guilhermept:
Unfortunately the problem still persists. The pull up on the latch seems to have helped, but it still happens sometimes... So something is still not ok in the circuit probably.

Here is the trace:

It's visible to the naked eye, since all the LEDs that are supposed to be off blink very briefly.

Where did you put the probe and its gnd clip on your circuit?
Is the middle of the graticule gnd?
Thanks.. Tom.. :slight_smile:

CrossRoads:
Post the code you are running.
I would make these connections:
D13 (SCK) to SRCLK (11)
D11 (MOSI) to Ser Data In (14)
D10 (SS) to RCK (12).

Then in your sketch, use SPI.transfer to load it up:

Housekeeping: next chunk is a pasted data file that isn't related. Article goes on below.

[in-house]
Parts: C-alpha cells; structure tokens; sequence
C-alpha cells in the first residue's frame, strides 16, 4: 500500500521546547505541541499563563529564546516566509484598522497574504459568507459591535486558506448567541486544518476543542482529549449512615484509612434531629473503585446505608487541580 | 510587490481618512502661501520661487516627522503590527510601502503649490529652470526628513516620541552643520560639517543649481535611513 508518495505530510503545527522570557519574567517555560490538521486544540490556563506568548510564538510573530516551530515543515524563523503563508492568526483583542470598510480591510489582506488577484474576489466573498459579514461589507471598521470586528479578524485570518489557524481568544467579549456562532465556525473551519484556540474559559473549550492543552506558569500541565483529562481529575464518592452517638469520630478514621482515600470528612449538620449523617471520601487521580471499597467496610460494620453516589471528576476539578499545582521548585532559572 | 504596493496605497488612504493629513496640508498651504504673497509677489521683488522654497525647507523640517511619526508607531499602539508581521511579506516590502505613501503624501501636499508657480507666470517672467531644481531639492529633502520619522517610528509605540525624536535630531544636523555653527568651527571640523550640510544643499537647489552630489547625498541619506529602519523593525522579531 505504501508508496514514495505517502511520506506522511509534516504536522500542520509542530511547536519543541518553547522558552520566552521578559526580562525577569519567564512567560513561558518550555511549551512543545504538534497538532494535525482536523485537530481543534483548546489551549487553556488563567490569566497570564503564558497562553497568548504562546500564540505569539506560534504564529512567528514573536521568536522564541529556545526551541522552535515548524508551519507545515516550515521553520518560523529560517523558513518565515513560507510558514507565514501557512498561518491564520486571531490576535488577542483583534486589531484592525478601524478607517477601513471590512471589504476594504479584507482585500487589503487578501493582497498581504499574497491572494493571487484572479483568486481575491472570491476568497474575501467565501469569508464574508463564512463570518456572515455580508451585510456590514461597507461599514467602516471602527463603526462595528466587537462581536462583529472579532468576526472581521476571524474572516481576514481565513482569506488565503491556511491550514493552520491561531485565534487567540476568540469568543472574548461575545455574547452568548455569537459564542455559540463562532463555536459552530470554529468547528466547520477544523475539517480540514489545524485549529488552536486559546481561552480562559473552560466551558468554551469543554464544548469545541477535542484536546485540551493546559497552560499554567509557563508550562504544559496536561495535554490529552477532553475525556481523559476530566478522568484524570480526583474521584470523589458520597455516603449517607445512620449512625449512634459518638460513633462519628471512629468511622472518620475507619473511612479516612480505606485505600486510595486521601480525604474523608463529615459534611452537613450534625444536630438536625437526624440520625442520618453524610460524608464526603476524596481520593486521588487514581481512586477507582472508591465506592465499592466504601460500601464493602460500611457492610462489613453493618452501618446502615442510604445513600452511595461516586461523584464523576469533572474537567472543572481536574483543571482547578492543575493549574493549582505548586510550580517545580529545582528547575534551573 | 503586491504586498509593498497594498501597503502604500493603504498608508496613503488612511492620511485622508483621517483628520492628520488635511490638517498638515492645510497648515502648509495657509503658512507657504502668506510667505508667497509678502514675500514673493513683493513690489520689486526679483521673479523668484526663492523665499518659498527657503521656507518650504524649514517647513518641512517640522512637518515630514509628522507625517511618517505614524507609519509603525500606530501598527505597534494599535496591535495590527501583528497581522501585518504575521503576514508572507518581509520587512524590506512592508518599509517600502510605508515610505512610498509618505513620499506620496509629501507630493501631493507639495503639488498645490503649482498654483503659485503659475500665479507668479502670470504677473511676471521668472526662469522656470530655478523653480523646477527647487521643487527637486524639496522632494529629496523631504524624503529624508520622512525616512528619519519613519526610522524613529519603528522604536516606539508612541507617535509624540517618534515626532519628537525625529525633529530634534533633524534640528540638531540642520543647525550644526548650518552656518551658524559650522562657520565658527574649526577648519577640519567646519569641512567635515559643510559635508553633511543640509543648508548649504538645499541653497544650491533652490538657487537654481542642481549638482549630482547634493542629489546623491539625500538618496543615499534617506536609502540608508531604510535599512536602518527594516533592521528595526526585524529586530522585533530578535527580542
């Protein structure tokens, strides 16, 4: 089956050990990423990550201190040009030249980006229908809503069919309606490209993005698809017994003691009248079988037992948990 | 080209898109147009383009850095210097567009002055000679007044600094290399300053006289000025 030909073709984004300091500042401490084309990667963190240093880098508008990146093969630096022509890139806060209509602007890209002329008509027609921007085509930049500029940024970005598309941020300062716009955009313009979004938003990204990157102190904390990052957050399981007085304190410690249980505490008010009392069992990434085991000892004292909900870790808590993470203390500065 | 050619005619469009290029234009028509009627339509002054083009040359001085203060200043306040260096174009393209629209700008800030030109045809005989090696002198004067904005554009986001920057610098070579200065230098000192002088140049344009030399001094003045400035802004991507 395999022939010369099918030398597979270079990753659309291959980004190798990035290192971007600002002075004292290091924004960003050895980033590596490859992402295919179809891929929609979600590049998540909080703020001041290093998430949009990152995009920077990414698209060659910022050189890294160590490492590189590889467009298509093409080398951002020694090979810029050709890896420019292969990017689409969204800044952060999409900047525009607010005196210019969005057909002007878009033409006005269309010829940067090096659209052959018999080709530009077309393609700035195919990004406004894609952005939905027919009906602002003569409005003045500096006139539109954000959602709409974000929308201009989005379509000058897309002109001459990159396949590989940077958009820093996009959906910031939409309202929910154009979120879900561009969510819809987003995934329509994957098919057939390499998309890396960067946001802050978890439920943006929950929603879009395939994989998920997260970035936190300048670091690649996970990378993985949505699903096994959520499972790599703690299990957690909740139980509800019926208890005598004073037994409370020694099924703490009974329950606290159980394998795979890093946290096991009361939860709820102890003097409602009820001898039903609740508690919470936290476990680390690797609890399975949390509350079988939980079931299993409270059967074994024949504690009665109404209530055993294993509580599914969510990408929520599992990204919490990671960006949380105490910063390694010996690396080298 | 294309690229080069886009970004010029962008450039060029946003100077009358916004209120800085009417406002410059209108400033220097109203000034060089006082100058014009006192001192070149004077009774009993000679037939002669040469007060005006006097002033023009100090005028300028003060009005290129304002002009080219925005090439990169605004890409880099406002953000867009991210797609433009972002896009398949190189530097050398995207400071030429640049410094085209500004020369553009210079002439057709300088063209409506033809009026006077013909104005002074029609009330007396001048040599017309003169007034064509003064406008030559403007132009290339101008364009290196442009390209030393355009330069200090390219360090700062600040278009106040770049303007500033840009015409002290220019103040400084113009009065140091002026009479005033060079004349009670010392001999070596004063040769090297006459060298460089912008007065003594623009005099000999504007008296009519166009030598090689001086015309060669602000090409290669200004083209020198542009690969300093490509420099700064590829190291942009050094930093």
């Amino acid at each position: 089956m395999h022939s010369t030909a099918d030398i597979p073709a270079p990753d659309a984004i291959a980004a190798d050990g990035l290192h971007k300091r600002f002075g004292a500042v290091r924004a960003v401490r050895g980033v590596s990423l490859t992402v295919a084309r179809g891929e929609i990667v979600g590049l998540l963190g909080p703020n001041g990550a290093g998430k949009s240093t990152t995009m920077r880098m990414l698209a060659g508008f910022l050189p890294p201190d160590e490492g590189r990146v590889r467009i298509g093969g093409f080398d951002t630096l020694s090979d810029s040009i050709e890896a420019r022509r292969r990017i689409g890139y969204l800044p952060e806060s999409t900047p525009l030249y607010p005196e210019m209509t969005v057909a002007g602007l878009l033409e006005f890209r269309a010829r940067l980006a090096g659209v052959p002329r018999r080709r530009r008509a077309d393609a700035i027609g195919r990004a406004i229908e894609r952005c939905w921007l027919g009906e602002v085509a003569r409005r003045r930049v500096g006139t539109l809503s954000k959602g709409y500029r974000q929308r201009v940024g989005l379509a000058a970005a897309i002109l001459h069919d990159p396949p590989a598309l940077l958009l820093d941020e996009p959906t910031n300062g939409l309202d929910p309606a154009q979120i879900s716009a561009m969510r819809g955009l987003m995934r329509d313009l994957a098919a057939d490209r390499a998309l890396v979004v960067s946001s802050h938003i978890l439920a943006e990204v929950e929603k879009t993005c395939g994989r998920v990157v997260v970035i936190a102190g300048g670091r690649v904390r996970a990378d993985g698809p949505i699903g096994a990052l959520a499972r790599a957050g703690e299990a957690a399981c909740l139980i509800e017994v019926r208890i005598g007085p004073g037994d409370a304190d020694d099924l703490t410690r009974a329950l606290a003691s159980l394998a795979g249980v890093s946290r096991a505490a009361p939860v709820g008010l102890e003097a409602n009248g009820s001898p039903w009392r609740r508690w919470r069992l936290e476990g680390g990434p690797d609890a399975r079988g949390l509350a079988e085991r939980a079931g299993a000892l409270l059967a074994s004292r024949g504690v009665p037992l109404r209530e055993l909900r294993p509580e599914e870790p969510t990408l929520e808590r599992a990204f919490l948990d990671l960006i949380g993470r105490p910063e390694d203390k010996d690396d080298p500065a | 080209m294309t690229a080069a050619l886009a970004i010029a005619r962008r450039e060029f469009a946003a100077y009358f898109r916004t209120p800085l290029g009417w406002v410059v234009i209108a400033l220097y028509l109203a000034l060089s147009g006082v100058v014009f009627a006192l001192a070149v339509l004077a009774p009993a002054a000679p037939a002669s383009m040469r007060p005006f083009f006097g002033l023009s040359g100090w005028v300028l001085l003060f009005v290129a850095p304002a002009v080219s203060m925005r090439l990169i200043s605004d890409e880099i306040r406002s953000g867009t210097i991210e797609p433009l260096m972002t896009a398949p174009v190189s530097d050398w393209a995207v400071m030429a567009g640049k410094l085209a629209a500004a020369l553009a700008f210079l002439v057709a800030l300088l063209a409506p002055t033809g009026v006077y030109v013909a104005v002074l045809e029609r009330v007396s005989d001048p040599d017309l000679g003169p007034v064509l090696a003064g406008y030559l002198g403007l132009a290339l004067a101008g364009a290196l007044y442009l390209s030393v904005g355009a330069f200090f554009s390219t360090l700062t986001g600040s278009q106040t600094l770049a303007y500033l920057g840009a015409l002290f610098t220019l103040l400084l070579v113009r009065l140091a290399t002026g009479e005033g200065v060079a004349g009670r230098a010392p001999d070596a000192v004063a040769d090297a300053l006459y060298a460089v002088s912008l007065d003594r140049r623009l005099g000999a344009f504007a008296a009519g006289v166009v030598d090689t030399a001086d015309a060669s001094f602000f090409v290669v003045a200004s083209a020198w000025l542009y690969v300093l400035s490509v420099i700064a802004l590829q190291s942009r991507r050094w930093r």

At the top of the sketch

include <SPI.h>

const byte ssPin = 10;
byte x;
byte dataArray = {0x00, 0x01, 0x02, 0x04, 0x08, 0x10, 0x20, 0x40, 0x80, 0xff,};

In setup()
pinMode (ssPin, OUTPUT);
SPI.begin();

In loop() (or in setup(), to run it just once), a simple test pattern to check all the LEDs:

for (x = 0; x < 10; x=x+1){
digitalWrite (ssPin, LOW);
SPI.transfer (dataArray);
digitalWrite (ssPin, HIGH); // '595 outputs change on this rising edge
delay(500); //dumb delay just to see the lights
}

It seems that with the new code it’s working fine! Previously I was using the binary counter from the shift out Arduino example, with the output enable control I put here as well. Here’s the code I’m currently running:

# include <SPI.h>
const byte ssPin = 10;
byte x;
byte dataArray[] = {0x01, 0x02, 0x04, 0x08, 0x10, 0x20, 0x40, 0x80, 0xff, 0x00,};
int outputEnablePin = 9;

void setup() {
  pinMode (ssPin, OUTPUT);
  SPI.begin();  
  digitalWrite(outputEnablePin, 1);
  pinMode(outputEnablePin, OUTPUT);